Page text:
Criminal Justice Department and QEP to present panel discussion on faith and capital punishment | Judson College
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Criminal Justice Department and QEP to present panel discussion on faith and capital punishment

Judson College’s Quality Enhancement Plan, Project Curiosity, is proud to present “Understanding the Intersection of Faith and Capital Punishment,” on February 4 at 3:30pm.

Current practice of capital punishment remains politically, culturally and morally contested. Last fall, students in Judson’s Debating the Death Penalty class decided that a community-wide panel discussion, comprised of representatives from the faith and criminal justice communities, should speak to questions of conscience regarding the continued use of execution in our state and elsewhere. These questions foreground the role of faith in determining our civic and ethical obligations in addressing the purpose of punishment, the expectation of reform, and the inequities that continue to compromise the legitimacy of the process.

The Judson College Criminal Justice Department has convened an expert, professional group of stake-holding panelists, each with a unique perspective on the topic. Panelists are as follows:

Chaplain George Adams, a graduate of Samford University’s Beeson Divinity School, currently oversees sixteen faith-based programs in Alabama’s William E. Donaldson Correctional Facility. He has also performed missionary work in Lima, Peru and New Orleans, Louisiana and served as an ambassador for the Peace Baptist District of the National Baptist Convention USA.

Attorney Talitha Powers Bailey, a graduate of Cumberland School of Law, presently works as a Mitigation Specialist, providing penalty phase services and expert mitigation assistance to attorneys representing defendants in the State of Alabama. Previously, she served as Director of the Capital Defense Law Clinic at The University of Alabama School of Law.

Reverend Tom Duley is a United Methodist minister currently serving as the Minister of Missions and Pastoral Care at Bluff Park United Methodist Church in Hoover.  He is a member of JAM (Justice and Mercy for All) which works for the abolition of the death penalty in Alabama.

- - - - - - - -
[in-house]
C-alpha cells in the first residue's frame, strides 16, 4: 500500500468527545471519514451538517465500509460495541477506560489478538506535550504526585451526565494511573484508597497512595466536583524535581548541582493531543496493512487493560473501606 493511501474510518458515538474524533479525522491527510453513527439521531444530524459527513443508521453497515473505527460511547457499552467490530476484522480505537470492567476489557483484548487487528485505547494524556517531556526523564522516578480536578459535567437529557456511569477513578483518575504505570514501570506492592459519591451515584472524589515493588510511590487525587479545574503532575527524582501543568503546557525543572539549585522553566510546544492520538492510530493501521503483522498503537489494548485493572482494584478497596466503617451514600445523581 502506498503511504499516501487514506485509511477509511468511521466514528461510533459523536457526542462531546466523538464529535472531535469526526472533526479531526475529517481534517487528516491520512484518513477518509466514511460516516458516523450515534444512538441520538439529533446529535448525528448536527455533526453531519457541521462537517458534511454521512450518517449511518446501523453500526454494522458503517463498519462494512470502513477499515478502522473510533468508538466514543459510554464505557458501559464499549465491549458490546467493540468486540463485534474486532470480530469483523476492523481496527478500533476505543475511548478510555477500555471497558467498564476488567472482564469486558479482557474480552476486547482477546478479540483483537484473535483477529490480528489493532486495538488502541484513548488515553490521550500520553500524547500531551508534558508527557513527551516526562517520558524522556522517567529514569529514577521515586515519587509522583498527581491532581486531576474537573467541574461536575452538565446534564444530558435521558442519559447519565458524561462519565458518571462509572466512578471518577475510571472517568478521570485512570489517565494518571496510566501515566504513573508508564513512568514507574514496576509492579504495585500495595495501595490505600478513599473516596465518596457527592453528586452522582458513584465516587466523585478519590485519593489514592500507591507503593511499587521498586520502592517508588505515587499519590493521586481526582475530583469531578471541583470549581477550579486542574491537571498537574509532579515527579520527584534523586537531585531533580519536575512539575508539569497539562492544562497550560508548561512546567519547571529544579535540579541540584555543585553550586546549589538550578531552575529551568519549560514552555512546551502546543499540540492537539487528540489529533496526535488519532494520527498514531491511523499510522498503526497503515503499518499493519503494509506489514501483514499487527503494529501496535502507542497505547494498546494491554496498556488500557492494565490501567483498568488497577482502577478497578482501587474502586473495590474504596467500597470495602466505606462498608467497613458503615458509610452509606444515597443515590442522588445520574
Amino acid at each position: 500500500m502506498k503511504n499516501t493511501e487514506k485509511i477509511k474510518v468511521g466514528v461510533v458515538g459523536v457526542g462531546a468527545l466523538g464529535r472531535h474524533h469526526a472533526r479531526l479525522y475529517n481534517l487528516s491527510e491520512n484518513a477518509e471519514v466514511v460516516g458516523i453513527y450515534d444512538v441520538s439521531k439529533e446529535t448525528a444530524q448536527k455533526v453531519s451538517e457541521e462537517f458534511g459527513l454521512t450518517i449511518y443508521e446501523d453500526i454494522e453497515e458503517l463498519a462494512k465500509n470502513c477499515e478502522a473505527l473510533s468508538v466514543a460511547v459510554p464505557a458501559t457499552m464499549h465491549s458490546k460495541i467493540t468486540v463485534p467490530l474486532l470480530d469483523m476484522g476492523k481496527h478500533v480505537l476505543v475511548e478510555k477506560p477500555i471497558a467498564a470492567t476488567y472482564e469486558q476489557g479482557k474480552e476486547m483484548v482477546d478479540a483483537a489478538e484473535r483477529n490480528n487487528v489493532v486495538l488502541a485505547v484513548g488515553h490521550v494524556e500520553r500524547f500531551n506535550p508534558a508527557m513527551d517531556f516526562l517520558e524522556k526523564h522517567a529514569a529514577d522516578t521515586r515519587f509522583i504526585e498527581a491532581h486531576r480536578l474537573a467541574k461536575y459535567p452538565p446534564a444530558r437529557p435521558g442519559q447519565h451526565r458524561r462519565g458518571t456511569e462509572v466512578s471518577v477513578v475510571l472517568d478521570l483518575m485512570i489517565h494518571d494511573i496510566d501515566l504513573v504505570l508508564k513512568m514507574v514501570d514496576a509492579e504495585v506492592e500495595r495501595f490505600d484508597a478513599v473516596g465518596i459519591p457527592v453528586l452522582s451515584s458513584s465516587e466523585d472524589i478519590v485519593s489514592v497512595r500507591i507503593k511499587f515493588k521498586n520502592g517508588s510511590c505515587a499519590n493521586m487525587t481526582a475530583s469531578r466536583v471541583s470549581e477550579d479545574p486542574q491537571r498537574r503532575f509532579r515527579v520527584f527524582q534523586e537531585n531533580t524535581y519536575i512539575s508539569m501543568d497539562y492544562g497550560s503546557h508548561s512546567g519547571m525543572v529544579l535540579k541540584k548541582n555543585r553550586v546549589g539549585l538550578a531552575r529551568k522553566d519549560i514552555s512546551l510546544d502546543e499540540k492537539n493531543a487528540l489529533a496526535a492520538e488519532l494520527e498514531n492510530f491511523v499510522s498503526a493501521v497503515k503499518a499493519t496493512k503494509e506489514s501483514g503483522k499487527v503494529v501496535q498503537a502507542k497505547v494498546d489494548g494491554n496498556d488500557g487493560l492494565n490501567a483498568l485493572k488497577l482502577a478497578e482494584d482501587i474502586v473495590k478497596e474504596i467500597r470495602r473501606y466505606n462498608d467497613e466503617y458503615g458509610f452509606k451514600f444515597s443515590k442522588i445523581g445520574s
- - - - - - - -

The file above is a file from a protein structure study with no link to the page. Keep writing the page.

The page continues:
Attorney Alaric May, licensed by both the Alabama and Georgia State Bar Associations, has served for more than twenty years as a trial attorney, litigating in city, county, and federal courts. He is presently running for Jefferson County Circuit Court Judge, Criminal Division-Place 26.

Judge Don McMillan, now serving his second term as District Judge of Perry County, is running for Circuit Judge in Place Two, Fourth Judicial Circuit (Bibb, Dallas, Hale, Perry, and Wilcox counties). Prior to being elected District Judge, he served as a prosecutor for the Fourth Judicial Circuit of Alabama and then as an assistant attorney general for the state of Alabama. In addition to his legal service, he teaches constitutional law, criminal law, and criminal procedure for Judson’s Department of Criminal Justice.

The panel discussion will take place on Thursday, February 4th from 3:30-5:00pm in Judson College’s Alumnae Auditorium.

Judson students are invited to meet the panelists at a reception in Archibald Hall following the event.

For more information about the event, contact Christine Bussey, Criminal Justice Department Head, at civie@judson.edu or (334) 683-5245.